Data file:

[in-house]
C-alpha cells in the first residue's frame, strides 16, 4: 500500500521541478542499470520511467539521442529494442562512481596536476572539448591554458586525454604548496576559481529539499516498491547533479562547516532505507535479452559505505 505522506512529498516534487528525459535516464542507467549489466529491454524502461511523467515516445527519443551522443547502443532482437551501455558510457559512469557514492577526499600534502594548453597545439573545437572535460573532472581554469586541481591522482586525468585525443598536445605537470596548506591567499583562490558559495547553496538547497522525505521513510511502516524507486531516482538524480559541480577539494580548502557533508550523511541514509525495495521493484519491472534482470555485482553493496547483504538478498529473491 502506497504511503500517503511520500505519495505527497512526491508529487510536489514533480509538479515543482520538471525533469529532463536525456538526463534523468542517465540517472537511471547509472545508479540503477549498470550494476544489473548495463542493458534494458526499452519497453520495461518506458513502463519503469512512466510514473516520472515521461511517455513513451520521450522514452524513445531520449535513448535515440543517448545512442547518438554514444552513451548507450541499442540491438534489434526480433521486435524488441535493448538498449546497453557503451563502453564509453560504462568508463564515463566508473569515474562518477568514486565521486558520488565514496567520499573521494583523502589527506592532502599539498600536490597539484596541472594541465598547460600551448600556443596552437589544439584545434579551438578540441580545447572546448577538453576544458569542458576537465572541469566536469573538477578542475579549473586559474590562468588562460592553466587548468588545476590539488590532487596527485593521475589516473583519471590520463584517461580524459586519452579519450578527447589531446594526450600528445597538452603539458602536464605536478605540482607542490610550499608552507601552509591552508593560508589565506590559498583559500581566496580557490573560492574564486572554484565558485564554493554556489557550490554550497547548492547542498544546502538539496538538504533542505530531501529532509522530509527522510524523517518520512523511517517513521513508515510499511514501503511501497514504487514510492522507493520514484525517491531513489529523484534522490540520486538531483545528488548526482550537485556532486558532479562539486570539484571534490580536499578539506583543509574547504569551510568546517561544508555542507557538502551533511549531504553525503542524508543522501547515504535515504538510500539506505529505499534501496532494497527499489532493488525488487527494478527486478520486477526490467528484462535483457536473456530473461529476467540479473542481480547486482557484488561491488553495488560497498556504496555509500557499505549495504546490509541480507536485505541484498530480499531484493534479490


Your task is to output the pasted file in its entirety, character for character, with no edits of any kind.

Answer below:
[in-house]
C-alpha cells in the first residue's frame, strides 16, 4: 500500500521541478542499470520511467539521442529494442562512481596536476572539448591554458586525454604548496576559481529539499516498491547533479562547516532505507535479452559505505 505522506512529498516534487528525459535516464542507467549489466529491454524502461511523467515516445527519443551522443547502443532482437551501455558510457559512469557514492577526499600534502594548453597545439573545437572535460573532472581554469586541481591522482586525468585525443598536445605537470596548506591567499583562490558559495547553496538547497522525505521513510511502516524507486531516482538524480559541480577539494580548502557533508550523511541514509525495495521493484519491472534482470555485482553493496547483504538478498529473491 502506497504511503500517503511520500505519495505527497512526491508529487510536489514533480509538479515543482520538471525533469529532463536525456538526463534523468542517465540517472537511471547509472545508479540503477549498470550494476544489473548495463542493458534494458526499452519497453520495461518506458513502463519503469512512466510514473516520472515521461511517455513513451520521450522514452524513445531520449535513448535515440543517448545512442547518438554514444552513451548507450541499442540491438534489434526480433521486435524488441535493448538498449546497453557503451563502453564509453560504462568508463564515463566508473569515474562518477568514486565521486558520488565514496567520499573521494583523502589527506592532502599539498600536490597539484596541472594541465598547460600551448600556443596552437589544439584545434579551438578540441580545447572546448577538453576544458569542458576537465572541469566536469573538477578542475579549473586559474590562468588562460592553466587548468588545476590539488590532487596527485593521475589516473583519471590520463584517461580524459586519452579519450578527447589531446594526450600528445597538452603539458602536464605536478605540482607542490610550499608552507601552509591552508593560508589565506590559498583559500581566496580557490573560492574564486572554484565558485564554493554556489557550490554550497547548492547542498544546502538539496538538504533542505530531501529532509522530509527522510524523517518520512523511517517513521513508515510499511514501503511501497514504487514510492522507493520514484525517491531513489529523484534522490540520486538531483545528488548526482550537485556532486558532479562539486570539484571534490580536499578539506583543509574547504569551510568546517561544508555542507557538502551533511549531504553525503542524508543522501547515504535515504538510500539506505529505499534501496532494497527499489532493488525488487527494478527486478520486477526490467528484462535483457536473456530473461529476467540479473542481480547486482557484488561491488553495488560497498556504496555509500557499505549495504546490509541480507536485505541484498530480499531484493534479490